Denmark has temporarily halted the use of the Oxford-AstraZeneca vaccine as a precaution, after reports of a small number of blood clots and one death.
The Danish health authority said it was too early to say whether there was a link to the AstraZeneca vaccine.
Austria earlier stopped using a batch of the drug, prompting the EU medicines agency to say there was no indication the vaccine caused blood clots.
The company says its safety has been studied extensively in clinical trials.
“Patient Safety is the highest priority for AstraZeneca,” a spokesperson said.
“Regulators have clear and stringent efficacy and safety standards for the approval of any new medicine, and that includes Covid-19 Vaccine AstraZeneca.”
Peer-reviewed data confirmed it had been “generally well tolerated”, the statement added.
The Danish decision came days after Austria suspended the use of a particular batch of the drug because a woman died 10 days after taking it. Estonia, Latvia, Lithuania and Luxemburg have also stopped using the batch.
Danish authorities said they were pausing the use of the vaccine for 14 days in what Health Minister Magnus Heunicke called a “precautionary measure”.
Although no link had been established, he said “we must respond in a timely and careful manner” until a conclusion was reached.
The decision to put the vaccine on hold in Denmark and Austria is a setback for a European vaccination campaign that has stuttered into life, partly due to delays in delivery of the AstraZeneca drug.
The Danish authority said it was not an easy decision as it was during the biggest and most important rollout in the country’s history.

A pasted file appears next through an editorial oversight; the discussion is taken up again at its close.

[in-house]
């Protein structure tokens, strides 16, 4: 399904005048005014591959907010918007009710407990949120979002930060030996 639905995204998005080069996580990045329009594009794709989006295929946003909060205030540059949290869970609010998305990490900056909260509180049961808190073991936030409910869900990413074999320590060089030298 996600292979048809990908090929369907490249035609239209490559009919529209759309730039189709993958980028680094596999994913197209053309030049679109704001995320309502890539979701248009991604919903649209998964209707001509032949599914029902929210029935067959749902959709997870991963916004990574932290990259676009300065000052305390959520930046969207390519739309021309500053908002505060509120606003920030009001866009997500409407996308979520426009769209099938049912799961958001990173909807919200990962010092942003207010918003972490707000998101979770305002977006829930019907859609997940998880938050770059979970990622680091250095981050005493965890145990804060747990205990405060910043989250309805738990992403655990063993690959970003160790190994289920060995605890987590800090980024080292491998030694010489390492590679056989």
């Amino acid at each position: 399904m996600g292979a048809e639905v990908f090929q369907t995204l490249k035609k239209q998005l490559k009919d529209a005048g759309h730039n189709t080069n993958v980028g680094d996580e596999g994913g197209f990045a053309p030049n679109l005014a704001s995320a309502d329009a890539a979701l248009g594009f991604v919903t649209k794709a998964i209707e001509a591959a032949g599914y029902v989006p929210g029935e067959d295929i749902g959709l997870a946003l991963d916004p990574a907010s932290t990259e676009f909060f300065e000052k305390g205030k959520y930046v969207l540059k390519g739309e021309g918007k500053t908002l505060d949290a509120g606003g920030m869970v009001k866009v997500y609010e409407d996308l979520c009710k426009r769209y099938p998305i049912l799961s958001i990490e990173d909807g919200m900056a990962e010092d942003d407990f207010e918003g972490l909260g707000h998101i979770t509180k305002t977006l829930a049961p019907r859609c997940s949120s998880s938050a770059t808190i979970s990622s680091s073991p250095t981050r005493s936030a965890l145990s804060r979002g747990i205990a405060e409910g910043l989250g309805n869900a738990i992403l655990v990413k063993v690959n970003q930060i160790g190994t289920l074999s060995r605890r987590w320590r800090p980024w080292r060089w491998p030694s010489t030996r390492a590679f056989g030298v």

The EU medicines agency EMA said its safety committee was reviewing the Austrian case, but made clear that “there is currently no indication that vaccination has caused these conditions, which are not listed as side effects with this vaccine”.
The number of “thromboembolic events in vaccinated people is no higher than that seen in the general population”, it added.
Officials say they have received reports of fatal or life-threatening blood clots in a small number of people who had recently received a dose of the Oxford-AstraZeneca vaccine. That may sound worrying, but it is not yet known if there is any connection between the two things.
It was on Sunday that a 49-year-old woman in Austria died from multiple blood clots. She had been vaccinated 10 days earlier. Another person who received a shot from the same vaccine batch was also hospitalised for a blood clot in the lung.
As of 9 March 2021, two other reports of thromboembolism have been received for this batch, ABV5300. It contained a million doses and was delivered to 17 EU countries, including Austria and Denmark.
A full investigation into batch quality is ongoing, but a defect is considered unlikely.
Overall, 22 cases of thromboembolic events have been reported among the three million people vaccinated with the AstraZeneca vaccine in the European Economic Area.
Any approved treatment, including vaccines, carries a risk of some side effects for some people, but most are usually mild and severe ones are rare.